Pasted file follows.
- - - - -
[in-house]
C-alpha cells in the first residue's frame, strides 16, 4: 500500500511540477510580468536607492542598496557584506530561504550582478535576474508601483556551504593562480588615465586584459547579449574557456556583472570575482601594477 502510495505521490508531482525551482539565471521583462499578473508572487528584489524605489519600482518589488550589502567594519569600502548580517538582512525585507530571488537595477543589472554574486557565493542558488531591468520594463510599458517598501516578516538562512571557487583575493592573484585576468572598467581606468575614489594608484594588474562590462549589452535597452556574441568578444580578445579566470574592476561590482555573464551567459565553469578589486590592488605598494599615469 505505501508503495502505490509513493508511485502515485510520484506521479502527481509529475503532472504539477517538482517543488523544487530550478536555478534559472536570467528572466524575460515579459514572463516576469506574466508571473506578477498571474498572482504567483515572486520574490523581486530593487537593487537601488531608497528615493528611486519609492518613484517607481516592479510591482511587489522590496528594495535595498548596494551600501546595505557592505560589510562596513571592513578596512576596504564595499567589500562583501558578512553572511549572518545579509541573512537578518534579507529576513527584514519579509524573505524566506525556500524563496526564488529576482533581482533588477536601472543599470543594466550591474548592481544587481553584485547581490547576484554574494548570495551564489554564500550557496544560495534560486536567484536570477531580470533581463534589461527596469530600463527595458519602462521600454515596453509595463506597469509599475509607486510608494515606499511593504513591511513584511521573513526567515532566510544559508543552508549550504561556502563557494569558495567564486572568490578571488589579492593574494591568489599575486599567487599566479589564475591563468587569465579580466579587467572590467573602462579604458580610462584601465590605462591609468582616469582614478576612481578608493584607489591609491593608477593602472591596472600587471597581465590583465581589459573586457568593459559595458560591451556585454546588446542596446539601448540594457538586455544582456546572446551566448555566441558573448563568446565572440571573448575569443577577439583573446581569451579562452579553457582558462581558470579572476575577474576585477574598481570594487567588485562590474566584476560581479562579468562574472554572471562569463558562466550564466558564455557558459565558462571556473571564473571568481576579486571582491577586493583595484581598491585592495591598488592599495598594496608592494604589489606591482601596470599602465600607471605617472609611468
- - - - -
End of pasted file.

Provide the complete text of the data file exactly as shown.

[in-house]
C-alpha cells in the first residue's frame, strides 16, 4: 500500500511540477510580468536607492542598496557584506530561504550582478535576474508601483556551504593562480588615465586584459547579449574557456556583472570575482601594477 502510495505521490508531482525551482539565471521583462499578473508572487528584489524605489519600482518589488550589502567594519569600502548580517538582512525585507530571488537595477543589472554574486557565493542558488531591468520594463510599458517598501516578516538562512571557487583575493592573484585576468572598467581606468575614489594608484594588474562590462549589452535597452556574441568578444580578445579566470574592476561590482555573464551567459565553469578589486590592488605598494599615469 505505501508503495502505490509513493508511485502515485510520484506521479502527481509529475503532472504539477517538482517543488523544487530550478536555478534559472536570467528572466524575460515579459514572463516576469506574466508571473506578477498571474498572482504567483515572486520574490523581486530593487537593487537601488531608497528615493528611486519609492518613484517607481516592479510591482511587489522590496528594495535595498548596494551600501546595505557592505560589510562596513571592513578596512576596504564595499567589500562583501558578512553572511549572518545579509541573512537578518534579507529576513527584514519579509524573505524566506525556500524563496526564488529576482533581482533588477536601472543599470543594466550591474548592481544587481553584485547581490547576484554574494548570495551564489554564500550557496544560495534560486536567484536570477531580470533581463534589461527596469530600463527595458519602462521600454515596453509595463506597469509599475509607486510608494515606499511593504513591511513584511521573513526567515532566510544559508543552508549550504561556502563557494569558495567564486572568490578571488589579492593574494591568489599575486599567487599566479589564475591563468587569465579580466579587467572590467573602462579604458580610462584601465590605462591609468582616469582614478576612481578608493584607489591609491593608477593602472591596472600587471597581465590583465581589459573586457568593459559595458560591451556585454546588446542596446539601448540594457538586455544582456546572446551566448555566441558573448563568446565572440571573448575569443577577439583573446581569451579562452579553457582558462581558470579572476575577474576585477574598481570594487567588485562590474566584476560581479562579468562574472554572471562569463558562466550564466558564455557558459565558462571556473571564473571568481576579486571582491577586493583595484581598491585592495591598488592599495598594496608592494604589489606591482601596470599602465600607471605617472609611468